Monthly Archives: January 2008

Family Meals in Italy

I suspect my previous posting explaining I had dinner twice at my Italian cousin Guido’s house last week might prompt some questions about what an Italian family eats for dinner. So, for those interested, I thought I would post the menu, please feel free to skip this entry if you are hungry or not at all interested. Sorry I don’t have pictures, perhaps next time I will be brave enough to pull out the camera.

Tuesday night was the ‘family dinner’ served at the kitchen table. The menu was:

There was no antipasta (the lack of which prompted my cousin’s wife, Elizabetta to apologize about for the first 10 minutes I was there)

First course: Pumpkin risotto (pumpkin is in season right now and it seems to be ending up in everything—ravioli, soup, risotto, etc)

Second course: something they called pizza though it was more like a flat quiche with egg and some form of Italian ham on a pastry crust cut into squares like they cut their pizza. I’m learning that here in Italy, pizza can be used to describe anything flat with toppings.

Third course: Salad.

Dessert: A custard with prunes and a prune sauce that Elizabetta had been given by the Brazilian home-nurse of her mother. This was looked on with great suspicion by the entire family for several minutes before Luca (Guido’s brother) decided to be brave and try it. He pronounced that it tasted like ‘fried air’ (I can’t remember how to say this in Italian). Everyone proceeded to take a bit to test it, but most of it ended up in the garbage. I have had several people (Americans and Italians) tell me that Italians are ‘food-phobic’ and don’t like to try new foods. Even when they travel they prefer to stick with pizza and pasta. This would explain why the hesitation over the dessert which every American I know would have inhaled in minutes without a second thought.

Friday night’s meal:

Antipasta: pizza with broccoli

First course: Spinach lasagna with a béchamel sauce

Second course: Thin slices of eggplant rolled around chunks of Italian ham that were then baked (though it was explained to me that these are typically fried)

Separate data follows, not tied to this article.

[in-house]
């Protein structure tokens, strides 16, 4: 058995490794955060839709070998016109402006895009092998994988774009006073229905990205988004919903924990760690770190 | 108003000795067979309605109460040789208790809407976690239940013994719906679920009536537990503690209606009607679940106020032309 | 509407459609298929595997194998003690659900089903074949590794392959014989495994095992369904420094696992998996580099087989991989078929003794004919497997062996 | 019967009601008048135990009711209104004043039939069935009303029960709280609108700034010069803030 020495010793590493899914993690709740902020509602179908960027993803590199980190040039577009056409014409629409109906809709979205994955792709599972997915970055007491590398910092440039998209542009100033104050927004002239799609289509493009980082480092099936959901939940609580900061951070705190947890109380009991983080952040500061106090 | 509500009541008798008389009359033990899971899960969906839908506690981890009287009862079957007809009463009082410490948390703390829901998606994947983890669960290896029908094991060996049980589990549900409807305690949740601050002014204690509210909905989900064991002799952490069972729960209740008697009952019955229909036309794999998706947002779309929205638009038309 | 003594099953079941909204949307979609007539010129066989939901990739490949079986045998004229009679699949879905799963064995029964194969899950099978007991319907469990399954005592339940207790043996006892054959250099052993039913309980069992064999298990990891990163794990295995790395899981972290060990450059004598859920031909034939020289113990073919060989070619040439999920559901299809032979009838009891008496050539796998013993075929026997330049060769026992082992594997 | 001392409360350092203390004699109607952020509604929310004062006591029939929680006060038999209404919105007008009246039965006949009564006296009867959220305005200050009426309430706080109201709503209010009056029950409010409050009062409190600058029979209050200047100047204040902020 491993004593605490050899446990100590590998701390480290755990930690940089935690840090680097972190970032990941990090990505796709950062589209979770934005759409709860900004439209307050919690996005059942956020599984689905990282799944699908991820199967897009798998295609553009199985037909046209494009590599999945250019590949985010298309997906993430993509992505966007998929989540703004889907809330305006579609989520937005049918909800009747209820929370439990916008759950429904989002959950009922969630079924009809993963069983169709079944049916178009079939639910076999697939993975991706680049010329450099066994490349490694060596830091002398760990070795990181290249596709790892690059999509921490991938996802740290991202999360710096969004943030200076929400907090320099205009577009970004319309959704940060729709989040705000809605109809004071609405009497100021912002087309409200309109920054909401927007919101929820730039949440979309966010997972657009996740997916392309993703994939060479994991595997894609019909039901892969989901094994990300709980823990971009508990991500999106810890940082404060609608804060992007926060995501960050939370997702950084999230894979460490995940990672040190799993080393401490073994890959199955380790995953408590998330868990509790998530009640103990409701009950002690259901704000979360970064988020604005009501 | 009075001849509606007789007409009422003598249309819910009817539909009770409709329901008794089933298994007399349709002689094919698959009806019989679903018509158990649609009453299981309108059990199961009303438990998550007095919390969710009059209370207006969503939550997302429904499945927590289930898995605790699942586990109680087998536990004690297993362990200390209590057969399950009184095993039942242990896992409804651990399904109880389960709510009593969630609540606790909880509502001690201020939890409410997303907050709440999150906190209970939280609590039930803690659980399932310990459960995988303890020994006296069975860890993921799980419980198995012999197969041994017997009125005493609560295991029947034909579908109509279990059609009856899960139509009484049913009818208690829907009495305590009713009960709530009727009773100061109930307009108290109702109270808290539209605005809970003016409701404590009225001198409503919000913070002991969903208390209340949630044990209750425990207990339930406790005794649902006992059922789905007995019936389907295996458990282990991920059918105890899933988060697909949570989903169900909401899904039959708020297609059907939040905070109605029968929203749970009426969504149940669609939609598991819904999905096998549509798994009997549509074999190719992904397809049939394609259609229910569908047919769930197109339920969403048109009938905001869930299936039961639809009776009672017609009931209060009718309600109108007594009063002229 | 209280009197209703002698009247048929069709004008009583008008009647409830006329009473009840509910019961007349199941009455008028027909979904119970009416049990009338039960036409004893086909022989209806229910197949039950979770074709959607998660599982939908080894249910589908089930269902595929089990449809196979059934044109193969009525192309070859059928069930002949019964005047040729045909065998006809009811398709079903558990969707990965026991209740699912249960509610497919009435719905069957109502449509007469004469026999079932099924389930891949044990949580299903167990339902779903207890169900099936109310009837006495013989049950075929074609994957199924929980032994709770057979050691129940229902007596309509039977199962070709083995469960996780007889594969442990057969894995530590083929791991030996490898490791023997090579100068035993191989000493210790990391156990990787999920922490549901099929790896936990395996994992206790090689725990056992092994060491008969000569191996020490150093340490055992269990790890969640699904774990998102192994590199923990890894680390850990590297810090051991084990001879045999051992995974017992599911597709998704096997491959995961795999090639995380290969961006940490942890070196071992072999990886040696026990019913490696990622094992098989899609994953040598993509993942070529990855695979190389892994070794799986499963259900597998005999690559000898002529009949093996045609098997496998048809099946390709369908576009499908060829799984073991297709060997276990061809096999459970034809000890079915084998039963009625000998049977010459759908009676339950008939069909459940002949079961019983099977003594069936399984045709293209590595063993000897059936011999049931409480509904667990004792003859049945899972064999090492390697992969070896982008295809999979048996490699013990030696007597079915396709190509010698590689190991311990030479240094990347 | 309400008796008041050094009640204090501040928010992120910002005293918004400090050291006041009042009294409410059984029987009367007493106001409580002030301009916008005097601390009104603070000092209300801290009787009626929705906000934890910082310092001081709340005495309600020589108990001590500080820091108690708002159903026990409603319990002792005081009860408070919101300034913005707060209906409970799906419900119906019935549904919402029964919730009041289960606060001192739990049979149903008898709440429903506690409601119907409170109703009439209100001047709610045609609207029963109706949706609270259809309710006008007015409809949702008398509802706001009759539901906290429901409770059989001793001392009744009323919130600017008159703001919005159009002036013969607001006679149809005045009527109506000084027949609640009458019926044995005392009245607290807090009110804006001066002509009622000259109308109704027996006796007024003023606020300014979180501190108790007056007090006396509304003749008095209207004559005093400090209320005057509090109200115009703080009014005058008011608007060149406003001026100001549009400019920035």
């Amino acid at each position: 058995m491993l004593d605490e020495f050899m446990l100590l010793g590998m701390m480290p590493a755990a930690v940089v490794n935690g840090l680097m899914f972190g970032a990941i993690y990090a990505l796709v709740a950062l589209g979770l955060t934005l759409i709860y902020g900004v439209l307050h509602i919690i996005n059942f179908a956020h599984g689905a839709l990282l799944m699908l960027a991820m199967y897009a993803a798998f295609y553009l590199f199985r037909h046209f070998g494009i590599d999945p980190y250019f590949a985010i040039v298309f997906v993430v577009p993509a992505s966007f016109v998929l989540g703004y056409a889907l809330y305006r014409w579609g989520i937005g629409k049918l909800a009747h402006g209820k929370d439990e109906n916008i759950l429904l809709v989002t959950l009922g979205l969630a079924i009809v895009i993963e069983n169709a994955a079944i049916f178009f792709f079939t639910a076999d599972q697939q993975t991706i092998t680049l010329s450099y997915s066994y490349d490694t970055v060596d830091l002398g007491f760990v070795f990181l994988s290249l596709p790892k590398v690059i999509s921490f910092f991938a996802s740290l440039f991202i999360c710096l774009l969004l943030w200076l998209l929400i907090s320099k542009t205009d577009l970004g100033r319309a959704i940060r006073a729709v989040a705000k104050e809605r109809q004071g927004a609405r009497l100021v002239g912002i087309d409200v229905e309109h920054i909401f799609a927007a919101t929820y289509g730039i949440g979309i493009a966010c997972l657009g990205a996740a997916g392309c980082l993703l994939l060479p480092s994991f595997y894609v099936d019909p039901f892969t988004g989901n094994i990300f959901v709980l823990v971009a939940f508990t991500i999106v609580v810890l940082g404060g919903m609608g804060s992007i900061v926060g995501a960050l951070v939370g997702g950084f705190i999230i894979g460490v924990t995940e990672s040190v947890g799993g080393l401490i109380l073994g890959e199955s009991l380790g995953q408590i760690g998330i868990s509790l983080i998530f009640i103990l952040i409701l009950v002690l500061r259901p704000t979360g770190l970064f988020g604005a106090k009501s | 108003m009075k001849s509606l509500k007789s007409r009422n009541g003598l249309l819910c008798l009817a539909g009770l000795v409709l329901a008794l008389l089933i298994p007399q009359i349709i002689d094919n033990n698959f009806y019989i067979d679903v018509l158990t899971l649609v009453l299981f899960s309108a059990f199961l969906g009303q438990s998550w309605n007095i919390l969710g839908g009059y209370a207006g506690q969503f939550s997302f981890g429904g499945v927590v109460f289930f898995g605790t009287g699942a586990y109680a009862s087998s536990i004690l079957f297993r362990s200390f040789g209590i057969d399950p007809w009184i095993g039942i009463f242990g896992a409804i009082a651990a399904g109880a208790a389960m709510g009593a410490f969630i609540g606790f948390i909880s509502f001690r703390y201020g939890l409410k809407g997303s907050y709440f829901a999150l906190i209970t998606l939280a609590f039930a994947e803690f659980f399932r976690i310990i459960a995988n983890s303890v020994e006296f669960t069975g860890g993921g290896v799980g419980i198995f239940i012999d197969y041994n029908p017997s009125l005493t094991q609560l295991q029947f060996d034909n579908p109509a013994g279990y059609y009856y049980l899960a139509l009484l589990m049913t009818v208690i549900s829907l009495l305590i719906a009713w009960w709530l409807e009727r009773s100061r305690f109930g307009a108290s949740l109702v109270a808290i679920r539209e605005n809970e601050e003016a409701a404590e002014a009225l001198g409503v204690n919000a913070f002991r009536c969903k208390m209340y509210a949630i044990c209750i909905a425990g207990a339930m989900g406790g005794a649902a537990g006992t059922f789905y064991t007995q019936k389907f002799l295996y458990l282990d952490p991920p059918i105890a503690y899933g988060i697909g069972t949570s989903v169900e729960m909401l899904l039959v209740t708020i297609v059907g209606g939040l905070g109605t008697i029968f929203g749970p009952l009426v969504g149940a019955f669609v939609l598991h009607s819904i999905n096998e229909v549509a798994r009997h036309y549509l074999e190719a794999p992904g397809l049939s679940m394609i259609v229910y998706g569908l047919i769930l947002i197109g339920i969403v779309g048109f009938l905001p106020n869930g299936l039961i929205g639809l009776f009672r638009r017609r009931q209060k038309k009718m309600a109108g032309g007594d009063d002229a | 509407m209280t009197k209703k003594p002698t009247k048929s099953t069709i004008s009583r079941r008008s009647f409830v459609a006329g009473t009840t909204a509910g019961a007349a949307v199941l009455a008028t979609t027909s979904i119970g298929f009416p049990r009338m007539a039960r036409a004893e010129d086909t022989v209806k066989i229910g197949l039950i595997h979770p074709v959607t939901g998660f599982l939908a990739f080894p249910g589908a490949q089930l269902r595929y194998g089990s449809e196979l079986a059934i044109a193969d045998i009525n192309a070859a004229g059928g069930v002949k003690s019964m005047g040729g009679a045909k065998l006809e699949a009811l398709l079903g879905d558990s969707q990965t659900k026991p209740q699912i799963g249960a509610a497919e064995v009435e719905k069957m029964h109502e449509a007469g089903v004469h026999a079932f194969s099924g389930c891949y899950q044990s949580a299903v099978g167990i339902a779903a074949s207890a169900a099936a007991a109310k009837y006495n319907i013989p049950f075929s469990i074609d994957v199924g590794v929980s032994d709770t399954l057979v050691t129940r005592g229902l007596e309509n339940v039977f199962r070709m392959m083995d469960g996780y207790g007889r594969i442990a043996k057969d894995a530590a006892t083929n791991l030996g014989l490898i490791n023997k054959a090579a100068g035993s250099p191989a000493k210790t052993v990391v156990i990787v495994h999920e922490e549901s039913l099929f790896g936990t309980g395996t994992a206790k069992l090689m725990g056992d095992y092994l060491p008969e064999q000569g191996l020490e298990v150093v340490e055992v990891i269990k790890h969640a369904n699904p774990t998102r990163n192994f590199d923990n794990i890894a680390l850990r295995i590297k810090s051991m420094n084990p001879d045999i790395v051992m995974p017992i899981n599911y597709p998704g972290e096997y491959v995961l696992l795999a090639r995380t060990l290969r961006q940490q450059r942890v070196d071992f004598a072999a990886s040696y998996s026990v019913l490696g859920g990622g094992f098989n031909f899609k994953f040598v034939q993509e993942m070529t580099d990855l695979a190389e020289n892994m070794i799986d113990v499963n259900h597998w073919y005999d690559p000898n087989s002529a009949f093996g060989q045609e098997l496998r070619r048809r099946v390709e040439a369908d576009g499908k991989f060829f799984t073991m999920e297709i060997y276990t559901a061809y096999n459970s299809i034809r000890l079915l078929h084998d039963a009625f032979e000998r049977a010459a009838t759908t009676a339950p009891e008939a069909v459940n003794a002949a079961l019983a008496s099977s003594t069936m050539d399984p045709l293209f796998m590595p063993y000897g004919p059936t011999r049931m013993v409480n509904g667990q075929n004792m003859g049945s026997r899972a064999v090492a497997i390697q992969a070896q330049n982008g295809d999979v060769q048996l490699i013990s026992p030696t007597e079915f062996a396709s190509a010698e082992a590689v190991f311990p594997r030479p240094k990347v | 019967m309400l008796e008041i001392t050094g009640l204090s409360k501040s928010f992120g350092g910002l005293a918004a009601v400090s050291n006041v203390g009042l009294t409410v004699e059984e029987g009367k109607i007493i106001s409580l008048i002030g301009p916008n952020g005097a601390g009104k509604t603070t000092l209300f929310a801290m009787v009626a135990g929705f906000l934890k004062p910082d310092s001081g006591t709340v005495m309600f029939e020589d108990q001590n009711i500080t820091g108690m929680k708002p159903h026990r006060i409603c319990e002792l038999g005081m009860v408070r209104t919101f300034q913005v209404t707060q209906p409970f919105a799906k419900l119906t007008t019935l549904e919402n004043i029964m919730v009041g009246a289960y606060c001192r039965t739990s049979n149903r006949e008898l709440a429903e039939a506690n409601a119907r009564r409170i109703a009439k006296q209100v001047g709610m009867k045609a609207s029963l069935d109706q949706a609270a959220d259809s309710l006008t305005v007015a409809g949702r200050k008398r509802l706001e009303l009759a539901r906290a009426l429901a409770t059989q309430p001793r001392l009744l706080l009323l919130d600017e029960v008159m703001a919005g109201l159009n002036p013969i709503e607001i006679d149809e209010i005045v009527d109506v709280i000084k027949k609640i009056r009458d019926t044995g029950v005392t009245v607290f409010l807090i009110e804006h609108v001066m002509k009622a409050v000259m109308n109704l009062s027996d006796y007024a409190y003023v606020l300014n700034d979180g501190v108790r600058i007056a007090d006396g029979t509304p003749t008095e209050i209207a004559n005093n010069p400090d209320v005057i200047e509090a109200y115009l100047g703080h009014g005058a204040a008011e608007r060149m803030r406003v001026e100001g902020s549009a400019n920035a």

Third course: cheeses from Sardinia and salad

Dessert: a Sicilian torte type dessert with pistachio and chocolate semi-freddo center (purchased from a bakery) and Venezuelan chocolate which my cousin Guido acquired on a recent trip there to do some consulting work.


Internet Woes

Last week I had dinner with my Italian cousins Tuesday and Friday. In the course of two meals I learned a great deal about Italians, their perceptions of the current state of affairs in Italy, their thoughts on Americans, Germans, and French; and of course, I ate like a king.

The first dinner was a family meal – just my cousin Guido, his wife, daughter, son, and Guido’s brother Luca. The second was a dinner party with friends and family. During both meals, many people ate with their cell phones at the table. This was less of a surprise at the ‘family meal’. However, I must have looked a bit shocked when cell phones came out of pockets and were set beside plates during the dinner party because an Italian woman sitting across from me said “We Italian’s love our cell phones. In fact, many of us have two.” I told her I was beginning to figure that out from watching people in the street and on buses and in restaurants, grocery stores, etc. However, what I find more surprising is the number of people over 50 or 60 sending text messages or SMS messages as they are called here.

In fact, I almost walked right into a grandmother in her 70s the other day as I was rounding a corner, walking top speed to catch a bus and there she was, head down, walking my direction, sending a text message. I couldn’t have been more shocked because I’m fairly certain my parents don’t even know their cell phones can be used to send text messages and they are much younger that this woman appeared to be.

To return to the dinner party, I asked this woman if the cell phones were used in place of e-mail because I had heard a rumor that Italians weren’t as obsessed with their e-mail as Americans or Germans. She said yes that was true and that people only have internet access in their homes if they have children who need it for school. This would shed some light on the problem I am currently having.